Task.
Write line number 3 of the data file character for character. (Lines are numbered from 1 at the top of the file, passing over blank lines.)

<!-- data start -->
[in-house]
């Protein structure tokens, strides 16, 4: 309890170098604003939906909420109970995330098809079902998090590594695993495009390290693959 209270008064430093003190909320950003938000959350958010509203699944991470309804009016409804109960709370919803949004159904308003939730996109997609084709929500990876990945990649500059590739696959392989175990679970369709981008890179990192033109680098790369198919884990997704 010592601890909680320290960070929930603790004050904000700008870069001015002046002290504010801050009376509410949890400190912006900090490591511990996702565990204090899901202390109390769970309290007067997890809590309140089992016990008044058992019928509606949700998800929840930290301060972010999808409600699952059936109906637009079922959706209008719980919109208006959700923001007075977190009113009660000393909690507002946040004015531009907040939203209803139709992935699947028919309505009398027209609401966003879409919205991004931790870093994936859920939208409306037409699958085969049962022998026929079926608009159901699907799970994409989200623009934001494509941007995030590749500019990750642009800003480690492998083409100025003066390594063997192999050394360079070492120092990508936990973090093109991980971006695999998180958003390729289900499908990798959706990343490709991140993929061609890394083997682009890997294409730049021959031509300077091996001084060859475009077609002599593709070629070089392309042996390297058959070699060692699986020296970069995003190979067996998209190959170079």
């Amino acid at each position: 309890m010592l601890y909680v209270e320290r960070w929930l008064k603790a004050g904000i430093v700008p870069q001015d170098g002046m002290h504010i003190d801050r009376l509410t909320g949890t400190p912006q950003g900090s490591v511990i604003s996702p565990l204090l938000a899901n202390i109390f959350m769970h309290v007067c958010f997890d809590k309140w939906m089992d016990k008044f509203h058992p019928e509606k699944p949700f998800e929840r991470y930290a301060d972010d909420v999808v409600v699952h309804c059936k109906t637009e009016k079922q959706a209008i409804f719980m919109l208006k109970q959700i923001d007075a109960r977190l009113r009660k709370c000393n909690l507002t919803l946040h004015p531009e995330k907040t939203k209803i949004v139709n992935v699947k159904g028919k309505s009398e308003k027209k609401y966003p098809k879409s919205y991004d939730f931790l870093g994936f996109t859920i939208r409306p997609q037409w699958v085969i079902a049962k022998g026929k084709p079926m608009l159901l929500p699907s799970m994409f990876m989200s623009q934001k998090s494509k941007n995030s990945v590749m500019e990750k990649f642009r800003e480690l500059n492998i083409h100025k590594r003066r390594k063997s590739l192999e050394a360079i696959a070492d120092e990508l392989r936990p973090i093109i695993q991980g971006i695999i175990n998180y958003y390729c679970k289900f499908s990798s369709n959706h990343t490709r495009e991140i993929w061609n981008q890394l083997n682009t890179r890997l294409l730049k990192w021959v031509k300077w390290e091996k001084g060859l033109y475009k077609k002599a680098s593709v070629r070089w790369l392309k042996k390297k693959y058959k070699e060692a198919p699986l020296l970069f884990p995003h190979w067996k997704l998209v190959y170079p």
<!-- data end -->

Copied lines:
């Amino acid at each position: 309890m010592l601890y909680v209270e320290r960070w929930l008064k603790a004050g904000i430093v700008p870069q001015d170098g002046m002290h504010i003190d801050r009376l509410t909320g949890t400190p912006q950003g900090s490591v511990i604003s996702p565990l204090l938000a899901n202390i109390f959350m769970h309290v007067c958010f997890d809590k309140w939906m089992d016990k008044f509203h058992p019928e509606k699944p949700f998800e929840r991470y930290a301060d972010d909420v999808v409600v699952h309804c059936k109906t637009e009016k079922q959706a209008i409804f719980m919109l208006k109970q959700i923001d007075a109960r977190l009113r009660k709370c000393n909690l507002t919803l946040h004015p531009e995330k907040t939203k209803i949004v139709n992935v699947k159904g028919k309505s009398e308003k027209k609401y966003p098809k879409s919205y991004d939730f931790l870093g994936f996109t859920i939208r409306p997609q037409w699958v085969i079902a049962k022998g026929k084709p079926m608009l159901l929500p699907s799970m994409f990876m989200s623009q934001k998090s494509k941007n995030s990945v590749m500019e990750k990649f642009r800003e480690l500059n492998i083409h100025k590594r003066r390594k063997s590739l192999e050394a360079i696959a070492d120092e990508l392989r936990p973090i093109i695993q991980g971006i695999i175990n998180y958003y390729c679970k289900f499908s990798s369709n959706h990343t490709r495009e991140i993929w061609n981008q890394l083997n682009t890179r890997l294409l730049k990192w021959v031509k300077w390290e091996k001084g060859l033109y475009k077609k002599a680098s593709v070629r070089w790369l392309k042996k390297k693959y058959k070699e060692a198919p699986l020296l970069f884990p995003h190979w067996k997704l998209v190959y170079p």